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The first ever State of the World’s Midwifery report is focused on 58 countries with high rates of maternal, foetal and  newborn mortality. Its content has been largely informed by responses to a detailed survey that was developed to collect new or updated data and information in six areas: the number and types of practising midwifery personnel, education, regulation, professional association, policies and external development assistance.

Every year about 350,000 women die while pregnant or giving birth, up to 2 million newborns die within the first 24 hours of life, and there are 2.6 million stillbirths. The overwhelming majority of these deaths occur in low-income countries and most of them could have been prevented. They happen because women — usually the poor and marginalized — have no access to functioning health facilities or to qualified health professionals.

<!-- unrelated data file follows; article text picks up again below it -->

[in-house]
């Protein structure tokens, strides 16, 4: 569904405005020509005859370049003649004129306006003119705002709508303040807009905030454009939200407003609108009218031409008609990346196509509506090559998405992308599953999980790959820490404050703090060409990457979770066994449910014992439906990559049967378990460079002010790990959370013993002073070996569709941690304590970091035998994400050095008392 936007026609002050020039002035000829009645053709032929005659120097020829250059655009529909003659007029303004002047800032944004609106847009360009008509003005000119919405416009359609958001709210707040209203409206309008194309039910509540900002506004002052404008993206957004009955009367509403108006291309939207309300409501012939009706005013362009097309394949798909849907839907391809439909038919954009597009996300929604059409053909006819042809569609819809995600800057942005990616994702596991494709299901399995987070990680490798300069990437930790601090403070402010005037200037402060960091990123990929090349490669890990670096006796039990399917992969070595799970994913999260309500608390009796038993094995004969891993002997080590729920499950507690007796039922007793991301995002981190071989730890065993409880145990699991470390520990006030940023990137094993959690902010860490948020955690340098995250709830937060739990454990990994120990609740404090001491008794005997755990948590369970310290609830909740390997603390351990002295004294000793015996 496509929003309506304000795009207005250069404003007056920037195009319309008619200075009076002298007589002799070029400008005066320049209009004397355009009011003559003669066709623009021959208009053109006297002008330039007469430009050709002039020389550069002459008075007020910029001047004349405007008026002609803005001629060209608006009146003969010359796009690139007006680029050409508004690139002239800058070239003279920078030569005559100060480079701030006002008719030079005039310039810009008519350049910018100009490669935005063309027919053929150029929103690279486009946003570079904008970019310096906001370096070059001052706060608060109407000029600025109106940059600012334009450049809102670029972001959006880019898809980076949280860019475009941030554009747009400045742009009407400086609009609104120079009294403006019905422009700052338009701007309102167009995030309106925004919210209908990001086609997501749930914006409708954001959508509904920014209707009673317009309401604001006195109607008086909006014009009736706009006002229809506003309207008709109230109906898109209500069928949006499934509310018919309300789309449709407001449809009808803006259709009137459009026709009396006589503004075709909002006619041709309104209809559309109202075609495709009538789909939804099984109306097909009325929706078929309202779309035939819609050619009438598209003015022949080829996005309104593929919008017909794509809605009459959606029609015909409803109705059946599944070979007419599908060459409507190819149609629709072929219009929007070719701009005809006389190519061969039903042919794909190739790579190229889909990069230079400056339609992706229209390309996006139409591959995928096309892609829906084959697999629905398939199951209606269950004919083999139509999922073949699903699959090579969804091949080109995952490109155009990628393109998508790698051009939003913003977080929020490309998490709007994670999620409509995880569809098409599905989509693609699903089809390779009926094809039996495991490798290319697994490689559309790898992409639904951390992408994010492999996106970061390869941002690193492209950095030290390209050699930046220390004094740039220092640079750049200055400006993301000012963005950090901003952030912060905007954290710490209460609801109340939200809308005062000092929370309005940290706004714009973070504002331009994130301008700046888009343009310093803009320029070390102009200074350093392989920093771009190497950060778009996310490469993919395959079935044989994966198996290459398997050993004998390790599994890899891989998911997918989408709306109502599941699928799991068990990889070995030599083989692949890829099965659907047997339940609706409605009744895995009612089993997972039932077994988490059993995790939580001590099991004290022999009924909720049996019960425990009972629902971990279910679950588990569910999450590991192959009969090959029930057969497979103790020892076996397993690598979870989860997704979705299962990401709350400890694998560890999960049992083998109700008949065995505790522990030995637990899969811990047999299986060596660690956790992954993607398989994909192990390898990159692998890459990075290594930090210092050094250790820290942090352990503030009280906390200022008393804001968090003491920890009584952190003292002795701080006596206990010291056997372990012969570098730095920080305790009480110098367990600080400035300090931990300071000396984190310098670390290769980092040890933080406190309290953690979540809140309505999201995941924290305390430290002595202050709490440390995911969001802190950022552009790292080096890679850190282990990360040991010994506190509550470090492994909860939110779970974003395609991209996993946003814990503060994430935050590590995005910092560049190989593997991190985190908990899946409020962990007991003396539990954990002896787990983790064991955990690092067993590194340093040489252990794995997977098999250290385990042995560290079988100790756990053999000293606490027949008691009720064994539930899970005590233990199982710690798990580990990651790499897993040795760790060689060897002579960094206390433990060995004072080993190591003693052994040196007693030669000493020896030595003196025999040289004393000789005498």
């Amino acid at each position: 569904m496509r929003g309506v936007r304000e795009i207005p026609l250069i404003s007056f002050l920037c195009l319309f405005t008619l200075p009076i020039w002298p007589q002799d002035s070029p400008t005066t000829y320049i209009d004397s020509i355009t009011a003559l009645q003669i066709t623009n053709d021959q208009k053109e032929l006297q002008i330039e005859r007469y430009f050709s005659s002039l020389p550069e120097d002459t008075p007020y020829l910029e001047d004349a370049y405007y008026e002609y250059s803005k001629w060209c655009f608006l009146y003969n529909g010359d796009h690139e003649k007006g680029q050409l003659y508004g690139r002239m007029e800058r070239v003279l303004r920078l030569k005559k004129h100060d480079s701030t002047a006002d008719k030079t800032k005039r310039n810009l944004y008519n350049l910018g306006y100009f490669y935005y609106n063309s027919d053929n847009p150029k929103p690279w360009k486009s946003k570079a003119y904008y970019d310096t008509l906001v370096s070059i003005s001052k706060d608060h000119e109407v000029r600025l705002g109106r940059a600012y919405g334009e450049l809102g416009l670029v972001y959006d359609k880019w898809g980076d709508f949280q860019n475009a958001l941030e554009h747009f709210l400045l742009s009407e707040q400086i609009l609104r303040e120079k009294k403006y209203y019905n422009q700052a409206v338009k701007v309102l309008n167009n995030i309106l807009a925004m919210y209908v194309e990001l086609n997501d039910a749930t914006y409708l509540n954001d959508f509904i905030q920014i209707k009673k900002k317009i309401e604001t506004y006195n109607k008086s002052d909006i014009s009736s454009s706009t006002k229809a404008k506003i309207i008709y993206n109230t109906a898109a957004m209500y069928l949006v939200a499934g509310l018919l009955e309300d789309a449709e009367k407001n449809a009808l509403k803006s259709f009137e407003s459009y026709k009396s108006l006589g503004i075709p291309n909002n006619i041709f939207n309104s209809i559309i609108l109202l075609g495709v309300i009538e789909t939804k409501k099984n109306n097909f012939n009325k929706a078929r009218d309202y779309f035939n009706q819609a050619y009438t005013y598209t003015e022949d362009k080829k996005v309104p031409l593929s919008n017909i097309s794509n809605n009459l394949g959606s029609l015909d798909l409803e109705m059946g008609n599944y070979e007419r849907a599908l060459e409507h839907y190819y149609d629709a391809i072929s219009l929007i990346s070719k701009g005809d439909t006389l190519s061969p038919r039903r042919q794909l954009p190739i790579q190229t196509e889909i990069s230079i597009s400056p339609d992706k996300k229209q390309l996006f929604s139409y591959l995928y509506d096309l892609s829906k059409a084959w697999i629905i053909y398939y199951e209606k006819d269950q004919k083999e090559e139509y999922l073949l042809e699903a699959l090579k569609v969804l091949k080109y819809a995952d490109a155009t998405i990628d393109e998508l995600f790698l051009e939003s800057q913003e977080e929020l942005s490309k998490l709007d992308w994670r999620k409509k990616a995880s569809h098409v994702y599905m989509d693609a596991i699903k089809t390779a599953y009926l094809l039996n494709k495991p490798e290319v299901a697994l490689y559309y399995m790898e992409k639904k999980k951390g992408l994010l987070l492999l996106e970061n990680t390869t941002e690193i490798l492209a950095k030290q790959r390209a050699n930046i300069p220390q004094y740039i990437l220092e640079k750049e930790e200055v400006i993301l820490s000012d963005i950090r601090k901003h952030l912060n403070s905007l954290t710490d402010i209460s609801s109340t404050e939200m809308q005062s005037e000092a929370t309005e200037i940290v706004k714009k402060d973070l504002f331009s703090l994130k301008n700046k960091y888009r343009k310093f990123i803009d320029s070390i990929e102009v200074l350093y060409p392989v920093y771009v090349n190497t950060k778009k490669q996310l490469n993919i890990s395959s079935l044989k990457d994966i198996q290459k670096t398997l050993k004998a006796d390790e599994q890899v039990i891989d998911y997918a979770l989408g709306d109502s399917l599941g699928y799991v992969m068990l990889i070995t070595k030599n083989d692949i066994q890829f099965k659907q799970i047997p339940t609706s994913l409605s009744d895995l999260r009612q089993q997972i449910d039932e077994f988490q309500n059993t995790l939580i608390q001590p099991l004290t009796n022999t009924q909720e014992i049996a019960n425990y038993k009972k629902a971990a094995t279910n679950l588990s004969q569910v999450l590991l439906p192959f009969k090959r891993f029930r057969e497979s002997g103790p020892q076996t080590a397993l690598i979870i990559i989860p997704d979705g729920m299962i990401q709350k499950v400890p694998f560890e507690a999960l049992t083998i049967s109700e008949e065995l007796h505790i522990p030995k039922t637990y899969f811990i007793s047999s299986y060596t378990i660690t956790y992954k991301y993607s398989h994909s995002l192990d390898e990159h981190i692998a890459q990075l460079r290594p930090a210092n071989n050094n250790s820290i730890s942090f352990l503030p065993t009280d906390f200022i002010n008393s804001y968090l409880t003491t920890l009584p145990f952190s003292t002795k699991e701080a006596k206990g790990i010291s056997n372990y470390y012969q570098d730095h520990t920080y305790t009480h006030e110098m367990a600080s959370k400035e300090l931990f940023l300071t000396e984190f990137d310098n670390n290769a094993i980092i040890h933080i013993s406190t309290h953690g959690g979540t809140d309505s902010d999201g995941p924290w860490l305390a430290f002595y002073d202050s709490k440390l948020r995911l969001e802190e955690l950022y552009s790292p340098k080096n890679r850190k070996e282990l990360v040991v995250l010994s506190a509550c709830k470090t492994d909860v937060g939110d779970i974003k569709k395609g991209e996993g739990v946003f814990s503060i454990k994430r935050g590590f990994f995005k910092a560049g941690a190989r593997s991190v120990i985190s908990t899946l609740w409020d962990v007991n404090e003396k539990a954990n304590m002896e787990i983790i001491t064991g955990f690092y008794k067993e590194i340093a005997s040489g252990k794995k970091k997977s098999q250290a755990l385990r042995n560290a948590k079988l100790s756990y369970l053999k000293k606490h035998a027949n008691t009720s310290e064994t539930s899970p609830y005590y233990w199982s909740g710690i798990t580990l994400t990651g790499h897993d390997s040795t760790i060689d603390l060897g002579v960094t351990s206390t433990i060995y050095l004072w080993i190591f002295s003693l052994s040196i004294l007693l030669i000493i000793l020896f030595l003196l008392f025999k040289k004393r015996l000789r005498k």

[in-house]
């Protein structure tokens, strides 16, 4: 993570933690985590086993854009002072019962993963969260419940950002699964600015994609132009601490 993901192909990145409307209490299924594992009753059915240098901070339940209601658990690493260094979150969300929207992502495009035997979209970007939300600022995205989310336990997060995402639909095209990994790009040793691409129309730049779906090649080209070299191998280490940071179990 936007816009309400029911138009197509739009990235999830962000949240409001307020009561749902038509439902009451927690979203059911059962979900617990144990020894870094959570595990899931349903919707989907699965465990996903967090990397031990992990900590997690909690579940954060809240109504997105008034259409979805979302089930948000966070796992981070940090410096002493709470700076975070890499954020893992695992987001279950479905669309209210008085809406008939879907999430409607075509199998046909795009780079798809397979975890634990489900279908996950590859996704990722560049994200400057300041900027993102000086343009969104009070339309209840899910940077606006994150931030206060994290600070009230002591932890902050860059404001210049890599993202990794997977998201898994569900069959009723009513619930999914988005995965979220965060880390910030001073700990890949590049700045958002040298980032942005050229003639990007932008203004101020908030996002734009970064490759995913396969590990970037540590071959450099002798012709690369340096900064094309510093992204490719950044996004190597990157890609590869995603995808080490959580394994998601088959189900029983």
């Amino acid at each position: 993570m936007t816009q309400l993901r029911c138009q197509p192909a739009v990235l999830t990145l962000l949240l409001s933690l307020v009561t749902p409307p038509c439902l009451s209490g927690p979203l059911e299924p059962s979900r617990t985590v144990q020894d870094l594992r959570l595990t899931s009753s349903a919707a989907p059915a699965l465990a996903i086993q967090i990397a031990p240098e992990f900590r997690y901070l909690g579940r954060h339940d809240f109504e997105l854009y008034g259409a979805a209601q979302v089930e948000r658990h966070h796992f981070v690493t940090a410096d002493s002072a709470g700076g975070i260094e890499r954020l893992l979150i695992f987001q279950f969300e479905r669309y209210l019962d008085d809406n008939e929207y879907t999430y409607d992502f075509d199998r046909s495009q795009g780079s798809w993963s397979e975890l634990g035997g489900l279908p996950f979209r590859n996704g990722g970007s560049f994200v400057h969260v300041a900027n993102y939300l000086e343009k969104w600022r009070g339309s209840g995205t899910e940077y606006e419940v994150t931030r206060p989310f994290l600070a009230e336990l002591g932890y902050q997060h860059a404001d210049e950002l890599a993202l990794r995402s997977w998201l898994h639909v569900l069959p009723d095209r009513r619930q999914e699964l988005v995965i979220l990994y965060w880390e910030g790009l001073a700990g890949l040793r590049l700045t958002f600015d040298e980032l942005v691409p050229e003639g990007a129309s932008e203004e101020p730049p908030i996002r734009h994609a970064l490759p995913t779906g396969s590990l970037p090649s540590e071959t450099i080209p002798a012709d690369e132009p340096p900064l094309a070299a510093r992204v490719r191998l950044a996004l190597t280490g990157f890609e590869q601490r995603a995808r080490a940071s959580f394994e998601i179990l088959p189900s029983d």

The State of the World’s Midwifery 2011: Delivering Health, Saving Lives, co-ordinated by UNFPA, the United Nations Population Fund, is the result of the collaborative efforts of 30 agencies and organisations and hundreds of individuals working at the national, subnational, regional and global levels. It responds to the ‘Global Call to Action’ issued at the Symposium on Strengthening Midwifery at Women Deliver in Washington, DC in June 2010; and it is supportive of and aligned with the UN Secretary-General’s Global Strategy for Women’s and Children’s Health.

The report presents a body of knowledge to inform and accelerate the availability of quality midwifery services for women and newborns. It aims to make a valuable contribution both to strengthening the midwifery workforce around the world and to the critical planning that is needed to achieve the health Millennium Development Goals.